I did not shop around for price. You may find a better price on a different system. I'm only showing this as it does a good job of explaining the components of a Solar kit for your RV. The video is from YouTube and is very well done.
Disclaimer: I am not associated with Go-Power nor do I profit in any way from this post. Here is the Solar kit sold on Amazon.com:
New to solar? Don't forget the regulator.
“If you want to safely use solar panels on your rig, they need to have a system to stop them from charging when your house batteries are full.
At night, without a regulator system, the solar panels will turn into a "load" and actually cause your batteries to discharge. There are "self regulated" panels available, the trouble is, their output is so small it's hardly practical for an RVer. Commercially built solar panel regulators are like a visit to Starbucks. You can get plain (OK, with crème and sugar) or you can add everything in the way of bells and whistles. What do you get with your cappuccino?
Some fancy regulators have built in meters that show battery voltage and
charge current--that's a great bonus--and even those that track your
battery "bank account" by showing how much power you've used, verses how much you've stored. Of course, the more you get, the more you pay.
What about prices? We've seen "charge controllers" as solar regulators are sometimes called, that will handle 20 amps worth of solar power for around $100--including a display that indicates battery voltage and the amount of charge current.
In one of our installations where only a single panel was to be used, we found a very plain regulator with LEDs that simply indicated if the panel was charging or not, for around $25. A plain-brown-wrapper regulator that simply that stops charging when the battery is full, and restarts charging when the battery needs it is great if you're on a budget. Just make sure you always buy a regulator that has more capacity than you need now. Later if you expand your solar power "farm" on the roof, you won't need to invest in another regulator.” (From RVSolar Tips.com)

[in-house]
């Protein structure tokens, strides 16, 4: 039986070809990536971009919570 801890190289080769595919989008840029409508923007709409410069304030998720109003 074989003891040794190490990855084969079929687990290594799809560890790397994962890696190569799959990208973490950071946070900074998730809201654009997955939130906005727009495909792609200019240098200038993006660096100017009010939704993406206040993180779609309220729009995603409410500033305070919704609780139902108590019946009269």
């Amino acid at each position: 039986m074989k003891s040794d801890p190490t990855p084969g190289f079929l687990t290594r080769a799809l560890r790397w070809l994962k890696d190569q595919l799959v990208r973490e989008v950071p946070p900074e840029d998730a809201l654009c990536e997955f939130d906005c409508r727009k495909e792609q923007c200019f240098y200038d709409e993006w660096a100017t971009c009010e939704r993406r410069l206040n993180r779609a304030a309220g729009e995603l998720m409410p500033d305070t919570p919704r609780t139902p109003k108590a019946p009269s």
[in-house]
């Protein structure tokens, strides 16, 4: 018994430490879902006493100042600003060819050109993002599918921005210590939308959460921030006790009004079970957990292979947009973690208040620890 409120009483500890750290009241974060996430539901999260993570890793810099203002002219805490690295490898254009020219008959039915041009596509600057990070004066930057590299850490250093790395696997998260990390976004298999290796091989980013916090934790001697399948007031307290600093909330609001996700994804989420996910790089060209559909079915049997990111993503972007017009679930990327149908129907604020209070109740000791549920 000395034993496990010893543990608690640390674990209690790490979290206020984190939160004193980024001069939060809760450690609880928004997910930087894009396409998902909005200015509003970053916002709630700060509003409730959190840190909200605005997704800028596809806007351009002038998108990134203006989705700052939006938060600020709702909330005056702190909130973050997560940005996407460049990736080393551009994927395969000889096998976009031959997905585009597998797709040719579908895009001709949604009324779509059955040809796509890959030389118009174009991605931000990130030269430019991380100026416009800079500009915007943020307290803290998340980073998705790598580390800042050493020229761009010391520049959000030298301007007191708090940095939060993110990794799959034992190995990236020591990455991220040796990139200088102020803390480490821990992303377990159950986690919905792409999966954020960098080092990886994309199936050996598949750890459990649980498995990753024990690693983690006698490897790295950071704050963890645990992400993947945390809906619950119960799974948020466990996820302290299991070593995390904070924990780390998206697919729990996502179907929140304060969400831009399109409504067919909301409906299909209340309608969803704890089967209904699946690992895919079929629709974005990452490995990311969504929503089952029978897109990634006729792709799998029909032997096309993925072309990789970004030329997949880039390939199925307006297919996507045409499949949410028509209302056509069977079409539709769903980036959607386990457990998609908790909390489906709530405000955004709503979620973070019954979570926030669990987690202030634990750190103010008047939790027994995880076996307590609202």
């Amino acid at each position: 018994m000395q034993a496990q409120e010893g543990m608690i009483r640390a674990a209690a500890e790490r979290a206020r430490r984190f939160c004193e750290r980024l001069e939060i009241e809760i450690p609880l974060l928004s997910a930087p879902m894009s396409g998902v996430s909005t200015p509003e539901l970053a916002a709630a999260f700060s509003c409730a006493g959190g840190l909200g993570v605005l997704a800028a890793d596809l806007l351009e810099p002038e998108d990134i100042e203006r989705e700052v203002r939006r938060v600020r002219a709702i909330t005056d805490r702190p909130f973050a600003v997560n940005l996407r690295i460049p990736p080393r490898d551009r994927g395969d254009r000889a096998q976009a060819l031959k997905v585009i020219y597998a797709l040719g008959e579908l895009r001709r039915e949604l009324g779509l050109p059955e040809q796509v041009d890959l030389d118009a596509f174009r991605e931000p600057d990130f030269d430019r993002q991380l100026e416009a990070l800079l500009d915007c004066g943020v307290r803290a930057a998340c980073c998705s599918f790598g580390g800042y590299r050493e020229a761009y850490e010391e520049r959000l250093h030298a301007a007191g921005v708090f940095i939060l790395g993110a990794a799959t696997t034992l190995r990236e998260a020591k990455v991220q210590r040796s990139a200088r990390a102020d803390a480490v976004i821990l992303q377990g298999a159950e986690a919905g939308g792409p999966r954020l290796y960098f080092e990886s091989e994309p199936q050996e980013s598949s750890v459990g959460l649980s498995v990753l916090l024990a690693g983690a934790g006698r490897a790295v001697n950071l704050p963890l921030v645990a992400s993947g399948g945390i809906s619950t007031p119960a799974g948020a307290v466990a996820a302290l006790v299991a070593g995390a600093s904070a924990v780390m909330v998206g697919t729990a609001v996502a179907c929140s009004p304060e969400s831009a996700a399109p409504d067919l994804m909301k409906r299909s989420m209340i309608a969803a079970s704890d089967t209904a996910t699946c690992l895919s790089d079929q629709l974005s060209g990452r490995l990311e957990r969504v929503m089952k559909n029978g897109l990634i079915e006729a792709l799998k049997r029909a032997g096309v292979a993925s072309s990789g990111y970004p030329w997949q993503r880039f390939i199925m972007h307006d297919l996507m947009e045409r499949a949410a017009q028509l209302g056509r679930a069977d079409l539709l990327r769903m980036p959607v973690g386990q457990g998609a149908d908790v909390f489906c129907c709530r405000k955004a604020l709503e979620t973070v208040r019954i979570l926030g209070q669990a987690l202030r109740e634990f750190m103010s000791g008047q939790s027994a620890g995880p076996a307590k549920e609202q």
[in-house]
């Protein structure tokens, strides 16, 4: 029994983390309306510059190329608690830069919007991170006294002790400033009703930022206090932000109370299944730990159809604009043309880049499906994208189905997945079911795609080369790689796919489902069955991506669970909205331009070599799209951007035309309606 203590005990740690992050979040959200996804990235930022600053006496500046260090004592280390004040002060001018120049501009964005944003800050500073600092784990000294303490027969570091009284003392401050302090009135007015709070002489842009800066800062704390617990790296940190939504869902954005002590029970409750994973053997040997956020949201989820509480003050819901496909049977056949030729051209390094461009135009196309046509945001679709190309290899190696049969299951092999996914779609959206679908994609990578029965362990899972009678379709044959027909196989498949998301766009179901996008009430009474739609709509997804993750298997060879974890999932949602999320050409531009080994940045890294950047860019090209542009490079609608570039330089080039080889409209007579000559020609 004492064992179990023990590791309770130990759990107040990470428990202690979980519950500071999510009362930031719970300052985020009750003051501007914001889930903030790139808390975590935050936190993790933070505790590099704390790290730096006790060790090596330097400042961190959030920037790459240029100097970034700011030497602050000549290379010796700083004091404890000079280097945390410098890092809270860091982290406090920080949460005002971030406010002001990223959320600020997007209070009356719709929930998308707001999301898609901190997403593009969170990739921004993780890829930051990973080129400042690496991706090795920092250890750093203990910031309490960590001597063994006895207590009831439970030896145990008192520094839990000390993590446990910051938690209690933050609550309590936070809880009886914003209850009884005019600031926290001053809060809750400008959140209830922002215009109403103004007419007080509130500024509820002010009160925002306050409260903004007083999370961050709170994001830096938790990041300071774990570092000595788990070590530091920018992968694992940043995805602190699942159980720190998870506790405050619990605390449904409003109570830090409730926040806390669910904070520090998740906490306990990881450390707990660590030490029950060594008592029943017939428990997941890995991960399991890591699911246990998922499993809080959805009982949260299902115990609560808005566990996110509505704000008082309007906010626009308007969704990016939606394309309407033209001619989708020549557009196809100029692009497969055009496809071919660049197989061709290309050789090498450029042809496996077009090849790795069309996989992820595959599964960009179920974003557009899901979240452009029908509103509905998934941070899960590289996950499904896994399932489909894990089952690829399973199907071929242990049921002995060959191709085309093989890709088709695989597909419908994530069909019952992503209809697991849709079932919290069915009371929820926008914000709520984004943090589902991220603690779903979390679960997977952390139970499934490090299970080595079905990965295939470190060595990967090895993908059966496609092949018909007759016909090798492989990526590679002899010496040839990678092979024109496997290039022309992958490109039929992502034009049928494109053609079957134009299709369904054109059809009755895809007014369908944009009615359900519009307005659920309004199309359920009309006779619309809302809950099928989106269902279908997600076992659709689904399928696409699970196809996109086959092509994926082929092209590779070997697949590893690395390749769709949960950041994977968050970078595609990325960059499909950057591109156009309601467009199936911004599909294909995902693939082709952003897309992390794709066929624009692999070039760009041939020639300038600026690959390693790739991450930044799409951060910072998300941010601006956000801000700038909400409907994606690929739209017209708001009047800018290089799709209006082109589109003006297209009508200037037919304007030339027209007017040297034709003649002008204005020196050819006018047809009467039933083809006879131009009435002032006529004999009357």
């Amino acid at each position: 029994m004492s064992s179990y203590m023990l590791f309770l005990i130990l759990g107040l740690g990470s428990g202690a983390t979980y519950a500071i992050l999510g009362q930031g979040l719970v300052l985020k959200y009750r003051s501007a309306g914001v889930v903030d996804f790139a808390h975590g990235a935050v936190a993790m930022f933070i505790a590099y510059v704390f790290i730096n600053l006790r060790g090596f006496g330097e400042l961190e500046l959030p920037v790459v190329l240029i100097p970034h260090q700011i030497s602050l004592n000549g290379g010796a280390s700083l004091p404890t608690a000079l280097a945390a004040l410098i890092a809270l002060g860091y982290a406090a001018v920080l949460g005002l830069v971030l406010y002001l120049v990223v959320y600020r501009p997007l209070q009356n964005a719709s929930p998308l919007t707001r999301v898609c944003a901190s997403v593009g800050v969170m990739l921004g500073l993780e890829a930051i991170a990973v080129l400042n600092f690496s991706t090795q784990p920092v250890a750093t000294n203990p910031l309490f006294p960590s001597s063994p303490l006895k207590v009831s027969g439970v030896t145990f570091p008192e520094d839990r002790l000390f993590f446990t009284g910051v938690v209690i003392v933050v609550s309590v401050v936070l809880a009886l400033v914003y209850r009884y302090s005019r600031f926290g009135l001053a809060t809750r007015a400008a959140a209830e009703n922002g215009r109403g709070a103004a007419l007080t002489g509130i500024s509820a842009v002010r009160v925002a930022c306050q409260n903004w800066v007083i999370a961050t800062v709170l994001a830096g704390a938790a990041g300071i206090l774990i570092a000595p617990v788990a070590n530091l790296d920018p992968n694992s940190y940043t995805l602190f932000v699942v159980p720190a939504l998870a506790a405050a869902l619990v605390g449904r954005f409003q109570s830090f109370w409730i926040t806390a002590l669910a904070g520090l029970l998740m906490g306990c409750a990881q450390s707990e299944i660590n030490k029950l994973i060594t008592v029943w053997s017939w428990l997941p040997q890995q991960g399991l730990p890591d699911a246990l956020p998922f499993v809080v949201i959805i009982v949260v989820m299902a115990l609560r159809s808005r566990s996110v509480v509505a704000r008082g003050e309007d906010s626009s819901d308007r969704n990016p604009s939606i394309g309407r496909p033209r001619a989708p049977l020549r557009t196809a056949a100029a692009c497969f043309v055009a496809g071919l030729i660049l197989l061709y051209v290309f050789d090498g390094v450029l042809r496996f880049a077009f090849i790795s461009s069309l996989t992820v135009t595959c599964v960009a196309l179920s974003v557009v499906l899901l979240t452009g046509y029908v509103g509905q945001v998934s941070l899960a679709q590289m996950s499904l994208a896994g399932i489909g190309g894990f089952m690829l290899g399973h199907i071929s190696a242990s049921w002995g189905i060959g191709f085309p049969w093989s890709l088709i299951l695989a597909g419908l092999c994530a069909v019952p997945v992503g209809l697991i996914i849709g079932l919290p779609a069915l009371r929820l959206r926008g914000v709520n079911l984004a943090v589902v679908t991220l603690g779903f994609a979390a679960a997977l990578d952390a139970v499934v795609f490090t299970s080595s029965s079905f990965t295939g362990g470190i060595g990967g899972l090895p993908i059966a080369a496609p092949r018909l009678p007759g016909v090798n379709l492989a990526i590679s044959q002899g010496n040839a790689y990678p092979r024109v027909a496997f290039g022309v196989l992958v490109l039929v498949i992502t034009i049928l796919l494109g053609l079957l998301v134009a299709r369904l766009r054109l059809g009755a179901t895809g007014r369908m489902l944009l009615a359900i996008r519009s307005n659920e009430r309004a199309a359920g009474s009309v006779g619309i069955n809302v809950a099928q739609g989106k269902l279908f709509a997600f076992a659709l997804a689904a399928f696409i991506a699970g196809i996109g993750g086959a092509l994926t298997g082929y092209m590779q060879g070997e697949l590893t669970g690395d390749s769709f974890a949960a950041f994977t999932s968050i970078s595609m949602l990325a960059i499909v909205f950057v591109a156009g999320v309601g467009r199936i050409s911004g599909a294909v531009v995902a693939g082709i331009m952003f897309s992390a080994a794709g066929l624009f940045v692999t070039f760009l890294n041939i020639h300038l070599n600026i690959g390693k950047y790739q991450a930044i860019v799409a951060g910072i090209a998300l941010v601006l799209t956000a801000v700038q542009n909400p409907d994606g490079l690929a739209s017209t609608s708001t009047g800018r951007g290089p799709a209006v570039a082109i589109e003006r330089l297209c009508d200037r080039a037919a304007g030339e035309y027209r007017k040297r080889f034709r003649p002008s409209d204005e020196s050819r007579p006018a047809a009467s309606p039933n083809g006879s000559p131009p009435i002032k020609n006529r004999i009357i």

Prevent an overcharging generator from 'frying' electronics!
“KillAVolt is designed to sense over-voltage at between 145 VAC and 155 VAC when an AVR (Automatic Voltage Regulator) fails to control the voltage at its normal operating range. When this high voltage is sensed by the KAV, it will instantly stop the engine, which in turn will also lower the voltage as the engine comes to a stop. Reversal of the high voltage prevents serious damage to your appliances that are attached to the generator. Circuit breakers only control amperage and will not disconnect from high voltage.
Surge protectors are only a false sense of security and are most effective for micro spikes found on utility voltage at your home. High voltage on a failed generator will go to between 196 (120v output) and 398 volts (240 output). This high voltage will destroy an RV full of appliances. Converter, microwave, electronic audio and video equipment as well as the Surge protector. Anything having an electronic switch will be toast! The KillAVolt will keep your sanity and allow your generator a chance for repair. Do not be fooled that an AVR is a protection device, it is not! AVR's are used by all synchronous generators to give a steady control of voltage when it is working. When its not working? Well you just read the possibilities! Don't be a victim of high voltage from your generator.” http://supergenproducts.com/prod003-kav.html
“It seemed like an easy job to the Wanderman, Rich Miller -- installing a 12-volt socket near his bed so he could charge his phone while sleeping. But if you are a regular reader of Rich's, you know that things don't always go as planned for this creative but sometimes challenged handyman. Read his story.”
Cool down that refrigerator
“Hot summer days can really raise the load on your RV refrigerator. Several things can help keep the chill on your cooler. First, reduce the number of times you open and close the box. If possible, park your rig so the back side of the refrigerator is shaded. An inexpensive, 12-volt (as appropriate to your RV electrical system) "muffin fan" mounted under the condenser coils on the outside of the refrigerator will help to blast off heat from the coils, increasing the cooling ability. Find voltage for the fan from refrigerator wiring using your electronic multimeter.”
Keep holding tank odors down in summer's heat.
“When it does come to treatments, we've lean toward the more "natural" kind, bacterial-enzyme treatments. We found them to be quite effective in keeping the odor down, and in keeping the tank free of build up. Ah, but when summer's warmth came, we did find some issues.
One foul smelling experience when the combination of heat and non-motion did "shut down" the bacterial action in our tank. That was bad! To get out of that problem we had to empty the tank and fill it completely with water and a large dose of baking soda. After 24 hours we emptied the tank, then started using it again with a fresh dose of bacterial-enzyme treatment. The odor was gone, and we were happily back in business.